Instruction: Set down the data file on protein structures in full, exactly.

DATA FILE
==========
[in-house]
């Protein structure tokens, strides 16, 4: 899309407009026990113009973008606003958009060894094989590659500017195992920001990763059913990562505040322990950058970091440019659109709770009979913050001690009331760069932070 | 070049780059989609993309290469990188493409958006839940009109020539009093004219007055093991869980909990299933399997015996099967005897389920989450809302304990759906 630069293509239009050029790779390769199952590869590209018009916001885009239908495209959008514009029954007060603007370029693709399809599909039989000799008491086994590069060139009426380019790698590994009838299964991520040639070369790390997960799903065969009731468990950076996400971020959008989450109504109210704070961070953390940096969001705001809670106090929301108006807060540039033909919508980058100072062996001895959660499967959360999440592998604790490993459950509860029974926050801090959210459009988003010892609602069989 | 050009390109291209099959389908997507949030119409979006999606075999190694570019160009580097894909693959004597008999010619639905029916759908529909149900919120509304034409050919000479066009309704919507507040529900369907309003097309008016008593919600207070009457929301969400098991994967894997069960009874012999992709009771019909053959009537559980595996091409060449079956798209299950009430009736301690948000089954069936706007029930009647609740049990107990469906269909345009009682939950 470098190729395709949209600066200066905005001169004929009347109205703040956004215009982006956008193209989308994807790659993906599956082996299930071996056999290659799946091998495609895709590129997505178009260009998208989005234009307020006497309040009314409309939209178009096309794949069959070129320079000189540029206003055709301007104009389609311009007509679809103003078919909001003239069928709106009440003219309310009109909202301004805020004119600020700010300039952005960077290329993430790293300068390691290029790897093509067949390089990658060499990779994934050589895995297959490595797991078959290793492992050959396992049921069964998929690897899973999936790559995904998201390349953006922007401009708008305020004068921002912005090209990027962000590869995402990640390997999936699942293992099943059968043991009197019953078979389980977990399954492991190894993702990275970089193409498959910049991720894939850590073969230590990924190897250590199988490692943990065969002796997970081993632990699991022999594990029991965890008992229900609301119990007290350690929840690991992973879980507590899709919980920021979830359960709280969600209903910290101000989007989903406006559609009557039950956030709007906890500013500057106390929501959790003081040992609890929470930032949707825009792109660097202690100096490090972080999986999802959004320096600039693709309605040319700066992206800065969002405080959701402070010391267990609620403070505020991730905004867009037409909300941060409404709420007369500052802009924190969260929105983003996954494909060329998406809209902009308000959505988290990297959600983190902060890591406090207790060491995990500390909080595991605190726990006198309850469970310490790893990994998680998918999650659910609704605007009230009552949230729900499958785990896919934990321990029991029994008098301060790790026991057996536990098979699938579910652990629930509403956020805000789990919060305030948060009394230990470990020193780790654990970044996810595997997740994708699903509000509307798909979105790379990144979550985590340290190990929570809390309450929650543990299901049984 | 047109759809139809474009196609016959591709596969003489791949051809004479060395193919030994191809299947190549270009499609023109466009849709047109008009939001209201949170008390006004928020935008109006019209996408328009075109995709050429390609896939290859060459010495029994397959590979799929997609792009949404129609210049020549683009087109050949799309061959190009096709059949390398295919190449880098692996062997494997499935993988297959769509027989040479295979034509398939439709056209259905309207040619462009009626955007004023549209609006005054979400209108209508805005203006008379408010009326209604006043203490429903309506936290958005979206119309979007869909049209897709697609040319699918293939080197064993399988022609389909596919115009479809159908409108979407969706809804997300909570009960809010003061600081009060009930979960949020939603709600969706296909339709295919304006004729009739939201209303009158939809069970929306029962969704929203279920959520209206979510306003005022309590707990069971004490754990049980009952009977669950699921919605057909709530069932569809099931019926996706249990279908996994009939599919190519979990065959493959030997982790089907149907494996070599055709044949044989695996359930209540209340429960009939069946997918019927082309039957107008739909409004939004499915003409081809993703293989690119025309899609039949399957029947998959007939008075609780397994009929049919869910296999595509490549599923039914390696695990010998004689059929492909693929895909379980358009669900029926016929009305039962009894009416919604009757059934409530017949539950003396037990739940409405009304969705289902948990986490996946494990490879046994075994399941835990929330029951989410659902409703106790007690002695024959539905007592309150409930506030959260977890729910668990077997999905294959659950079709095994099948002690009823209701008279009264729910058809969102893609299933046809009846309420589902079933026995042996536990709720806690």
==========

[in-house]
């Protein structure tokens, strides 16, 4: 899309407009026990113009973008606003958009060894094989590659500017195992920001990763059913990562505040322990950058970091440019659109709770009979913050001690009331760069932070 | 070049780059989609993309290469990188493409958006839940009109020539009093004219007055093991869980909990299933399997015996099967005897389920989450809302304990759906 630069293509239009050029790779390769199952590869590209018009916001885009239908495209959008514009029954007060603007370029693709399809599909039989000799008491086994590069060139009426380019790698590994009838299964991520040639070369790390997960799903065969009731468990950076996400971020959008989450109504109210704070961070953390940096969001705001809670106090929301108006807060540039033909919508980058100072062996001895959660499967959360999440592998604790490993459950509860029974926050801090959210459009988003010892609602069989 | 050009390109291209099959389908997507949030119409979006999606075999190694570019160009580097894909693959004597008999010619639905029916759908529909149900919120509304034409050919000479066009309704919507507040529900369907309003097309008016008593919600207070009457929301969400098991994967894997069960009874012999992709009771019909053959009537559980595996091409060449079956798209299950009430009736301690948000089954069936706007029930009647609740049990107990469906269909345009009682939950 470098190729395709949209600066200066905005001169004929009347109205703040956004215009982006956008193209989308994807790659993906599956082996299930071996056999290659799946091998495609895709590129997505178009260009998208989005234009307020006497309040009314409309939209178009096309794949069959070129320079000189540029206003055709301007104009389609311009007509679809103003078919909001003239069928709106009440003219309310009109909202301004805020004119600020700010300039952005960077290329993430790293300068390691290029790897093509067949390089990658060499990779994934050589895995297959490595797991078959290793492992050959396992049921069964998929690897899973999936790559995904998201390349953006922007401009708008305020004068921002912005090209990027962000590869995402990640390997999936699942293992099943059968043991009197019953078979389980977990399954492991190894993702990275970089193409498959910049991720894939850590073969230590990924190897250590199988490692943990065969002796997970081993632990699991022999594990029991965890008992229900609301119990007290350690929840690991992973879980507590899709919980920021979830359960709280969600209903910290101000989007989903406006559609009557039950956030709007906890500013500057106390929501959790003081040992609890929470930032949707825009792109660097202690100096490090972080999986999802959004320096600039693709309605040319700066992206800065969002405080959701402070010391267990609620403070505020991730905004867009037409909300941060409404709420007369500052802009924190969260929105983003996954494909060329998406809209902009308000959505988290990297959600983190902060890591406090207790060491995990500390909080595991605190726990006198309850469970310490790893990994998680998918999650659910609704605007009230009552949230729900499958785990896919934990321990029991029994008098301060790790026991057996536990098979699938579910652990629930509403956020805000789990919060305030948060009394230990470990020193780790654990970044996810595997997740994708699903509000509307798909979105790379990144979550985590340290190990929570809390309450929650543990299901049984 | 047109759809139809474009196609016959591709596969003489791949051809004479060395193919030994191809299947190549270009499609023109466009849709047109008009939001209201949170008390006004928020935008109006019209996408328009075109995709050429390609896939290859060459010495029994397959590979799929997609792009949404129609210049020549683009087109050949799309061959190009096709059949390398295919190449880098692996062997494997499935993988297959769509027989040479295979034509398939439709056209259905309207040619462009009626955007004023549209609006005054979400209108209508805005203006008379408010009326209604006043203490429903309506936290958005979206119309979007869909049209897709697609040319699918293939080197064993399988022609389909596919115009479809159908409108979407969706809804997300909570009960809010003061600081009060009930979960949020939603709600969706296909339709295919304006004729009739939201209303009158939809069970929306029962969704929203279920959520209206979510306003005022309590707990069971004490754990049980009952009977669950699921919605057909709530069932569809099931019926996706249990279908996994009939599919190519979990065959493959030997982790089907149907494996070599055709044949044989695996359930209540209340429960009939069946997918019927082309039957107008739909409004939004499915003409081809993703293989690119025309899609039949399957029947998959007939008075609780397994009929049919869910296999595509490549599923039914390696695990010998004689059929492909693929895909379980358009669900029926016929009305039962009894009416919604009757059934409530017949539950003396037990739940409405009304969705289902948990986490996946494990490879046994075994399941835990929330029951989410659902409703106790007690002695024959539905007592309150409930506030959260977890729910668990077997999905294959659950079709095994099948002690009823209701008279009264729910058809969102893609299933046809009846309420589902079933026995042996536990709720806690």